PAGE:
Children Of The Corn: Genesis (2011)

DVD Cover (Dimension Extreme)
Genres: Horror, Religious Horror, Supernatural Horror
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Joel Soisson Joel Soisson
J.J. Banicki J.J. Banicki
Diane Peterson Diane Peterson
Kai Caster Kai Caster
Kelen Coleman Kelen Coleman
Tim Rock Tim Rock
Movie Connections:
Children Of The Corn
> Disciples Of The Crow (1983)
> Children Of The Corn (1984)
> Children Of The Corn II: The Final... (1992)
> Children Of The Corn III: Urban... (1995)
> Children Of The Corn IV: The... (1996)
> Children Of The Corn V: Fields Of... (1998)
> Children Of The Corn 666: Isaac's... (1999)
> Children Of The Corn: Revelation (2001)
> Children Of The Corn (2009)
> Children Of The Corn: Genesis (2011)
> Children Of The Corn: Runaway (2018)

3.7 / 10 - Overall Rating

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Review by Crispy
Added: April 17, 2012
After mercifully lying dormant for the better part of a decade, Syfy had to go and take a crack at Stephen King's Children of the Corn. It seems that this crappy remake has inspired Dimension to resurrect their own crappy series, and Genesis was released. Who'd have guessed it'd be one of the better entries in the series?

Poor Tim and Ali. After he decided to take the side roads through the California desert, the pair end up stranded when the water hose in his car breaks. Realizing that help isn't going to drive down this deserted highway anytime soon, they hike up the road a ways and find a run down shack of a house. An equally run down man, a preacher, answers the door, and initially sends the kids on their way before an angry outburst from Ali prompts him to let the pair inside. Seems the local tow company is closed on Sundays, so it's decided the couple can stay the night in his house, provided they follow a few simple rules: respect his privacy and don't go snooping around uninvited. Naturally, snooping is number one on the agenda, and Ali discovers a young boy locked in a shed outside. After confronting the preacher, he tells him that the child is a vessel for He Who Walks Behind the Rows, and the couple suddenly find themselves under a psychic attack by an unseen force. Locked in their rooms by some unknown malevolence, they realize that they're about to face pure evil.

As has become the norm with this series, this doesn't exactly line up with the previous movies. In fact, the plot is actually borrowed from an old Twilight Zone episode. Still, if you're willing to spend a few minutes making connections, it's not completely off the grid. For example, several movies (parts 2, 3 and 7 in particular) have alluded to He Who Walks Behind the Rows possessing one of the kids, so this is nothing new. Still, there were some definite incongruities that needed to be addressed; the roles of Preacher and Pritchett among the most prominent. Truth is, there's no reason besides laziness they couldn't have taken the time to iron out some of the wrinkles. Also, I'm not sure why they couldn't come up with a better subtitle than the irrelevant Genesis. Hell, if anything I'd rather them just get all uncreative with themselves and call it Children of the Corn VIII.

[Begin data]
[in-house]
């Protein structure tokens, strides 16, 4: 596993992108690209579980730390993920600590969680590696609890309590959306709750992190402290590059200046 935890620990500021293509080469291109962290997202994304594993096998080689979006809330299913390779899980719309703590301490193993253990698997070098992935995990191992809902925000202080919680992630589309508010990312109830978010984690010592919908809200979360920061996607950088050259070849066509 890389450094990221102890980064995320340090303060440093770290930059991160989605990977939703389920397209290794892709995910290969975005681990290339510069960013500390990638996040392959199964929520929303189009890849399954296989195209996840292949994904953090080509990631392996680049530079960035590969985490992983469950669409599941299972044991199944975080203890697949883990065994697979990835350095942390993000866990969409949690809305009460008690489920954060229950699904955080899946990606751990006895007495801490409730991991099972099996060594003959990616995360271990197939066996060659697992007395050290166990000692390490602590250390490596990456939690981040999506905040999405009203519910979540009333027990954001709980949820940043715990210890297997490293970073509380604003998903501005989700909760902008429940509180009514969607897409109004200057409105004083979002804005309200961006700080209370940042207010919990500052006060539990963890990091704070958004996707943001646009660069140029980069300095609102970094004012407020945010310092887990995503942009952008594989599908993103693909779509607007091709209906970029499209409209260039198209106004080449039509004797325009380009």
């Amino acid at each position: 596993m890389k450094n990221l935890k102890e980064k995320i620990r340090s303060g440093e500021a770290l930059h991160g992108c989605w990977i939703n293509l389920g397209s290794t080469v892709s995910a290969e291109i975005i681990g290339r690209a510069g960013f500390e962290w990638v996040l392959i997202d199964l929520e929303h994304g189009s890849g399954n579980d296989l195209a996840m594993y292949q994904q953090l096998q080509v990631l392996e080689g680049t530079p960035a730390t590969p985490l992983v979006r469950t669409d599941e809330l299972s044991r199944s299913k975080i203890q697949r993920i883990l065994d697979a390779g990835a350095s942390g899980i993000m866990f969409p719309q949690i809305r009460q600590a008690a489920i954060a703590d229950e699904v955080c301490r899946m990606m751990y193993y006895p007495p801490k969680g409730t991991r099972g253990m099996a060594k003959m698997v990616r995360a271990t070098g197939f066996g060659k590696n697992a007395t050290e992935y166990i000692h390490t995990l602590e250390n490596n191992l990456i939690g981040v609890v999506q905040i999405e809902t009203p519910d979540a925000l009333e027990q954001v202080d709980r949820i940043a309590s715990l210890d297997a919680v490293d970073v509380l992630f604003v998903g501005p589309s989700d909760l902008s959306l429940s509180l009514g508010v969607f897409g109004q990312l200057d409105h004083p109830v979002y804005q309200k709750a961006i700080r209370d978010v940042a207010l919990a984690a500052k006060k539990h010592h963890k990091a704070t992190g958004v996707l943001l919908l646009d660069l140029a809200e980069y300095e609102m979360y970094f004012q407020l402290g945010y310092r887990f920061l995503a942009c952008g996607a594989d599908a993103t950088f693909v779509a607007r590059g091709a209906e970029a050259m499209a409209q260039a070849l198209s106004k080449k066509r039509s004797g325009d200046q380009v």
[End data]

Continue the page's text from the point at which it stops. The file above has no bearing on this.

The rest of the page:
With all that said, I actually find myself enjoying this sequel. Never mind its place in the franchise, as a stand-alone film, it stands nicely on its own. The movie plays tension from the unknown perfectly, and the combination of these strange telekinetic assaults and the ambiguity of Preacher's true intentions and the subtle way he plays the couple against each other are more than enough to keep things moving. It has absolutely nothing to do with Children of the Corn, but that's OK. Also, I initially had been floored by the random high-budget climax, but it turns out it was blatant stock footage taken from Bad Boys II. It's random, but the scene was spliced with Tim and Ali decently enough.

I absolutely loved Billy Drago in this. The man just excels at packing maximum creepiness into doing absolutely nothing; my favorite scenes of his were just him ignoring his guests while absentmindedly fingering a small corn doll. He's a big part of the reason why I enjoyed the film at all. Sadly, said guests couldn't quite reach that same level. Tim Rock and Kelen Coleman certainly left quite a bit to be desired, especially Coleman, although to be fair that's a direct result of the hysteria they put her character through. Still, she manages to garner an insane amount of empathy towards one particular moment in the climax, but by that point it was just too late in the game.

I don't find it coincidental at all that the weakest point of the strongest Children of the Corn is in fact the Children of the Corn connections. While a bit of after-the-fact fan wankery puts some happenings in line with the rest of the franchise easily enough, others just don't make any sense at all, and knocking these pieces out altogether and releasing it as a completely unrelated movie would have been nothing but beneficial. As it stands, I'd go a strong six, low seven. Here's hoping that Dimension will decide to go out on that relative high note; I don't think I could take anymore.
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